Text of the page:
Review by Sean Boelman
Jason Neulander’s road movie Fugitive Dreams is arguably one of the most ambitious yet understated feature debuts in recent memory. And although it bites off a bit more than it can chew, losing track of some of its themes in the process, it’s a gorgeous and poetic film coming from a distinct and authentic voice.
Adapted by Neulander and Caridad Svich from a play by Svich, the movie follows two homeless people as they travel across the country stowing away on trains, encountering an eclectic bunch of lost souls along the way. One of the great things about this genre is that, while the basic beats are the same, filmmakers can do something drastically different with those beats to make something refreshing and original, and that’s exactly what Neulander and Svich do.
The movie’s origins as a play are evident, as its biggest strength is undeniably its dialogue. Sharp, insightful, and sometimes tinged with subtle humor, the way in which the dialogue flows is integral in pacing the film. Despite a somewhat episodic structure, the movie feels wonderfully cohesive nevertheless.
That said, unlike what is the case with most films that are adapted from the stage, Neulander actually does something with the cinematic form here. Shot mostly in black-and-white, but with some bursts of color for symbolic effect, it’s a gorgeous movie, and there’s almost as much (if not more) to deconstruct in the stylistic elements as the narrative.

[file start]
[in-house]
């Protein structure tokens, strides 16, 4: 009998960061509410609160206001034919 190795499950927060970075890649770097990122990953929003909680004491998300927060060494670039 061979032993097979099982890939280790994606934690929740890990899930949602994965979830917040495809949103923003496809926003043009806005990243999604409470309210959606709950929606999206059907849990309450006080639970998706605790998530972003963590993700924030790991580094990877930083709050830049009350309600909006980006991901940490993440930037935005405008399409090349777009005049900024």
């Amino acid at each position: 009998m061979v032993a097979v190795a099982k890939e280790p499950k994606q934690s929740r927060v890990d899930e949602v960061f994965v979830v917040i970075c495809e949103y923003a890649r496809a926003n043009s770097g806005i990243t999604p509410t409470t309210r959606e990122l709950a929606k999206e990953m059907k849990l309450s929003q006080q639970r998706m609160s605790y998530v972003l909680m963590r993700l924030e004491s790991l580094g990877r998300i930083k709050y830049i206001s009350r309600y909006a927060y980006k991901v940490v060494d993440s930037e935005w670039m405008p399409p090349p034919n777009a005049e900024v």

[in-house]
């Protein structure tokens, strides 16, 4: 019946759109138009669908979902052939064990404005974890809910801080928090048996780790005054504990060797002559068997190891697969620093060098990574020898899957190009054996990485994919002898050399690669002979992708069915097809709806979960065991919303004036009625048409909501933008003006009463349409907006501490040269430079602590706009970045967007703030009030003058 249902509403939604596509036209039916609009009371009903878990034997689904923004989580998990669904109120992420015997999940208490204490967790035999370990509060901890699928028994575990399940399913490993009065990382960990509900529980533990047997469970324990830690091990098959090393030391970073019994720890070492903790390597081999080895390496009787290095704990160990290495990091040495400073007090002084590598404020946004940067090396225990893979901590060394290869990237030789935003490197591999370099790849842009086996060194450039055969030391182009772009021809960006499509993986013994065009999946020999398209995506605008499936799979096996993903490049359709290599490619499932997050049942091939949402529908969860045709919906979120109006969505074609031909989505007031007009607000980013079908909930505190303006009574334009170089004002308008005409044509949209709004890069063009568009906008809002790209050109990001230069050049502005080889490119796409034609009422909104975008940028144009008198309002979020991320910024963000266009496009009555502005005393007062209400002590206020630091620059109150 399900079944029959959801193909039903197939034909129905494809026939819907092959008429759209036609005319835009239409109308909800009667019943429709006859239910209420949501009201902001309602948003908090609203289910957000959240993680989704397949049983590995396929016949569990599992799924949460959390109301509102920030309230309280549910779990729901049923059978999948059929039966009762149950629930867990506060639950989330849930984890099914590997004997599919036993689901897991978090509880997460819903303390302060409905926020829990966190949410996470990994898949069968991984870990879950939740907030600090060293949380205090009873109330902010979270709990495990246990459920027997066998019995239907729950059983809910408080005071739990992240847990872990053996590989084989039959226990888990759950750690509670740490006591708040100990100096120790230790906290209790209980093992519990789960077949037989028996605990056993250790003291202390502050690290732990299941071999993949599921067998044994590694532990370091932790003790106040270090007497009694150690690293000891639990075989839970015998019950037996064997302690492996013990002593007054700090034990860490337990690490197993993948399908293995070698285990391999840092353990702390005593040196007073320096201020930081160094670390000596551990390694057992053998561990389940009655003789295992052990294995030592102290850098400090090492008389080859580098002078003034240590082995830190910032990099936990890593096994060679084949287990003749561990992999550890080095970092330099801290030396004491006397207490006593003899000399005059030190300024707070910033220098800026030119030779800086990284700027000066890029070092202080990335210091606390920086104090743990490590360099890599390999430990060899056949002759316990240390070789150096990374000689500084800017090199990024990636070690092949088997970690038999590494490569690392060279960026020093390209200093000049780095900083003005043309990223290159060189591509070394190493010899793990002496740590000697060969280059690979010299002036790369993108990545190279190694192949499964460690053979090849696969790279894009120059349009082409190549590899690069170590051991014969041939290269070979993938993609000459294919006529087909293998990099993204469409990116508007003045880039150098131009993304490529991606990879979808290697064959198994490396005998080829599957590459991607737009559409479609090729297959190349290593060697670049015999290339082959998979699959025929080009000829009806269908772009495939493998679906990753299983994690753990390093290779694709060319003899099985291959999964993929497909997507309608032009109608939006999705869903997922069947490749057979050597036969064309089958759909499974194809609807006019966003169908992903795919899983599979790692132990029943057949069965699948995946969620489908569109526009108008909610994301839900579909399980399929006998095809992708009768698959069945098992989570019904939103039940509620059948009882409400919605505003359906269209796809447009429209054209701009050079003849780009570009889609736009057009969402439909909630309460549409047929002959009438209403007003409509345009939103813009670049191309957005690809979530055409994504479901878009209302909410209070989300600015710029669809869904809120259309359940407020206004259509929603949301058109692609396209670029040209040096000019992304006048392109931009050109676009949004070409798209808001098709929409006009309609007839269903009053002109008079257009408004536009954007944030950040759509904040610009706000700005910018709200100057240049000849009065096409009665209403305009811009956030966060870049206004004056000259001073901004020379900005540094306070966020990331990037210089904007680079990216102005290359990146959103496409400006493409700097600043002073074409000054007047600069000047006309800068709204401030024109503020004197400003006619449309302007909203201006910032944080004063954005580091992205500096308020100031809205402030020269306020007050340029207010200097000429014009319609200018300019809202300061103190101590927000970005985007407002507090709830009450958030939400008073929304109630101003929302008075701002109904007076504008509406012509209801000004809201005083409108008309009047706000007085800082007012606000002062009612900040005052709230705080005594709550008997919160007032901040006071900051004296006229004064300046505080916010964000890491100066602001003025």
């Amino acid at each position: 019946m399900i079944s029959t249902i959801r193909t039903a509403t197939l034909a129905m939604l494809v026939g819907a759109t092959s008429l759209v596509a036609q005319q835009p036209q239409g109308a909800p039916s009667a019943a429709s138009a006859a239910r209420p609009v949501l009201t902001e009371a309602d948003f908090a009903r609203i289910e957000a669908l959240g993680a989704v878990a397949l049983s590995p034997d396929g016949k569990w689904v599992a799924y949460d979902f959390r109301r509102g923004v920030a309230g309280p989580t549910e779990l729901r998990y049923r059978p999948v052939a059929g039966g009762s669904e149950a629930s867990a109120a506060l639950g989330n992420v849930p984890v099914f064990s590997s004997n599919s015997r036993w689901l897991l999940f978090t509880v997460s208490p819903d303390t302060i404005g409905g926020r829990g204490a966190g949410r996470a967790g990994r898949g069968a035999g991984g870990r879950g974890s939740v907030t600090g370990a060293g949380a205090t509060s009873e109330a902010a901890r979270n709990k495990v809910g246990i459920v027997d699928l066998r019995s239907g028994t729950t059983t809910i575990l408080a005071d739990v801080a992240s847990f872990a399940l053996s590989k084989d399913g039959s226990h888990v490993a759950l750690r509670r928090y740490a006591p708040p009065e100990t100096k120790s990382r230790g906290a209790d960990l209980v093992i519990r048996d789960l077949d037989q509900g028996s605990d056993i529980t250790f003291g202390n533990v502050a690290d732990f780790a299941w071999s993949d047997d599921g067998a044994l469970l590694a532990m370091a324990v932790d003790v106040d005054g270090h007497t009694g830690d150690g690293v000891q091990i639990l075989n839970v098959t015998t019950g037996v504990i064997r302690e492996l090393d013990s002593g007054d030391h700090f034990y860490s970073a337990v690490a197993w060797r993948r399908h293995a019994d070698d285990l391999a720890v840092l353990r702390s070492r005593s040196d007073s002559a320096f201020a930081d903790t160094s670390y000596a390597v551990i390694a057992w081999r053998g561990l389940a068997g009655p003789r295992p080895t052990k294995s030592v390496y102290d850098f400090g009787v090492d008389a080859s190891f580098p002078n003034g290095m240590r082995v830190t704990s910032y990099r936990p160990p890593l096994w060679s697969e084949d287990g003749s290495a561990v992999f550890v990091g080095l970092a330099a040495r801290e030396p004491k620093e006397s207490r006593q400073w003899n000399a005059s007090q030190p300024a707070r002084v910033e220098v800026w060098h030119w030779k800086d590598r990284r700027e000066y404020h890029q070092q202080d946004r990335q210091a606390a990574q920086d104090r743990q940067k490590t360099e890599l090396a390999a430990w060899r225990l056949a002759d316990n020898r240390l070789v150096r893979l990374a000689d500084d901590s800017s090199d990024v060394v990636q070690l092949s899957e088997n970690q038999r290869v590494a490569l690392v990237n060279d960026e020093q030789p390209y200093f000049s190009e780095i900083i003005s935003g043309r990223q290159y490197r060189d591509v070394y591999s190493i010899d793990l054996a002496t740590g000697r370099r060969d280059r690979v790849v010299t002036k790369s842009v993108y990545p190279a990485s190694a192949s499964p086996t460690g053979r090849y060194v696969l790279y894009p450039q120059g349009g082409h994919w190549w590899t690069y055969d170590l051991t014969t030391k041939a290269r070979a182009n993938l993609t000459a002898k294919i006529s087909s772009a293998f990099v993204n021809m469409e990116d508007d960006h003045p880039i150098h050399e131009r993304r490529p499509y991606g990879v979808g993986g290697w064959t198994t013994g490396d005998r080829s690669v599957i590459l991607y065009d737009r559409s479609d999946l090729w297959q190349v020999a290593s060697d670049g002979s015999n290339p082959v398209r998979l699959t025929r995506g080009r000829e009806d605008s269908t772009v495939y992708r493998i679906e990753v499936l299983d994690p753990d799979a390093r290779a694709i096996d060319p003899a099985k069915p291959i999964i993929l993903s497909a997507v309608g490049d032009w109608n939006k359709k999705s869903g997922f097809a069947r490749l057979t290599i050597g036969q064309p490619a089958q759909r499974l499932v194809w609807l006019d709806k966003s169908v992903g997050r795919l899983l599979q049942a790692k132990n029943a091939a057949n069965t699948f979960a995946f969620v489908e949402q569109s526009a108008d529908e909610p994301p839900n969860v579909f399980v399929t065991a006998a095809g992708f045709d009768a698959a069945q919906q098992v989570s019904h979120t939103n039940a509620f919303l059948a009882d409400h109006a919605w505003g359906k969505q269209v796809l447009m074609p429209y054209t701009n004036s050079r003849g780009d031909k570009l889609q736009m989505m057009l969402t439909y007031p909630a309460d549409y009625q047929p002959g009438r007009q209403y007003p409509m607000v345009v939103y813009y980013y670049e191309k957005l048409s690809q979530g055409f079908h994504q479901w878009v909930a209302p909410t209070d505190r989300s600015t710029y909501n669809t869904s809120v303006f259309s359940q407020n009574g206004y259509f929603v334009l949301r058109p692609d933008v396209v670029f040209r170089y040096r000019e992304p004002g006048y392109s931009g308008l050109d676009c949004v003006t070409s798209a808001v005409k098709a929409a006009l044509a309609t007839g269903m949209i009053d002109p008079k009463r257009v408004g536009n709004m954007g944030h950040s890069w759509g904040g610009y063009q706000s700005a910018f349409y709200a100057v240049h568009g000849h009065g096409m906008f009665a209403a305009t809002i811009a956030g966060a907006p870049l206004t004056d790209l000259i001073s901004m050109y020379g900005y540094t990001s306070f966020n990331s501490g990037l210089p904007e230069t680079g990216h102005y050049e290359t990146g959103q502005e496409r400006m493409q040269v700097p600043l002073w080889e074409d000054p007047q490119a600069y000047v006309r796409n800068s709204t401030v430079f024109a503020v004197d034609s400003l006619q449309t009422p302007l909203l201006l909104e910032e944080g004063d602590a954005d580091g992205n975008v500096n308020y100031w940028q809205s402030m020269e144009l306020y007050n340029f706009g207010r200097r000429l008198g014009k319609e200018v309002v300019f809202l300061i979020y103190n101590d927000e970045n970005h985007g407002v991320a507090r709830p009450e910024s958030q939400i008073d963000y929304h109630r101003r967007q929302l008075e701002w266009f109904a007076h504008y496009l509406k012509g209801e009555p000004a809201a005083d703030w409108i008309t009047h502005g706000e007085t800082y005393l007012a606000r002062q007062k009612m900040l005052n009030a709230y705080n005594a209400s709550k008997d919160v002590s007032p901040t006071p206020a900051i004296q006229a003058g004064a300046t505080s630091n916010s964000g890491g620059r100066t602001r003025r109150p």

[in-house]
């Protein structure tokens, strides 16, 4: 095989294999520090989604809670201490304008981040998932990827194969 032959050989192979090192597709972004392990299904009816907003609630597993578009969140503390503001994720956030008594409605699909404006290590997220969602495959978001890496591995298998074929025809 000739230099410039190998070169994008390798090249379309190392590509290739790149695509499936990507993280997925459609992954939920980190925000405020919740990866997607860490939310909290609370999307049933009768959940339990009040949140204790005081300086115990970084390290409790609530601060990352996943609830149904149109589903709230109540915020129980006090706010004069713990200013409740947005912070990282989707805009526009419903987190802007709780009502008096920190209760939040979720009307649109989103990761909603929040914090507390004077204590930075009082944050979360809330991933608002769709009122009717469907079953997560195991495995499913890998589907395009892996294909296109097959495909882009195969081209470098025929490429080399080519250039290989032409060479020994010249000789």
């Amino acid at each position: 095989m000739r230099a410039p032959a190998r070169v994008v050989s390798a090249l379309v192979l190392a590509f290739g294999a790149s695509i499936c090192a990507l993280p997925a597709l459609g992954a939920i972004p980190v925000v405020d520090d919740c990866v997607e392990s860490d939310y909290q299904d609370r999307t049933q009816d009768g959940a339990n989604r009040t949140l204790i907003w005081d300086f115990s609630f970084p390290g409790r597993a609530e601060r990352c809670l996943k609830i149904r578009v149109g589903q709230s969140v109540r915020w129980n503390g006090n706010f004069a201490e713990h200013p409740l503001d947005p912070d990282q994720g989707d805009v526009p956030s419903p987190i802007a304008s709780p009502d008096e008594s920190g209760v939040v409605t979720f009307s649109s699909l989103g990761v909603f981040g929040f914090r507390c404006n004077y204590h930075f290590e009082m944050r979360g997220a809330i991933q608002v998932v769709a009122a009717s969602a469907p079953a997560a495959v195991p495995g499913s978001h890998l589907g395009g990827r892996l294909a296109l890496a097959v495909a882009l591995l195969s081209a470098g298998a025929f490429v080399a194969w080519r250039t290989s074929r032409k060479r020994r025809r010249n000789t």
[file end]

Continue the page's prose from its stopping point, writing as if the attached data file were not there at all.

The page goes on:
Where the film starts to fall apart is in its attempt to juggle so many themes. Obviously, the movie has a lot to say about the homelessness crisis in America, and it’s heartbreaking and effectively-delivered. On the other hand, the explorations of addiction and trauma aren’t as well-developed.
Viewers will likely also be left wanting more from the dynamic between the two lead characters. The friendship that forms between them is definitely interesting, but the addition of other players into the equation distracts from the matter at hand. The best moments are those which let the two characters sit with each other.
April Matthis and Robbie Tann are great together. Both bring a lot of humanity and empathy to their roles, especially Tann, whose character treads a fine line of potentially being problematic had the performance been too over-the-top. But their chemistry absolutely lights up the screen and creates that naturalistic feel that is so needed.
There are a few things about Fugitive Dreams that don’t work quite as well as one would hope, but it delivers on much of its potential. This is one of those multi-layered films that almost demands a rewatch to pick up on all of its nuances.
Fugitive Dreams screened as a part of the virtual edition of the 2020 Fantasia Film Festival, which ran August 20-September 2.
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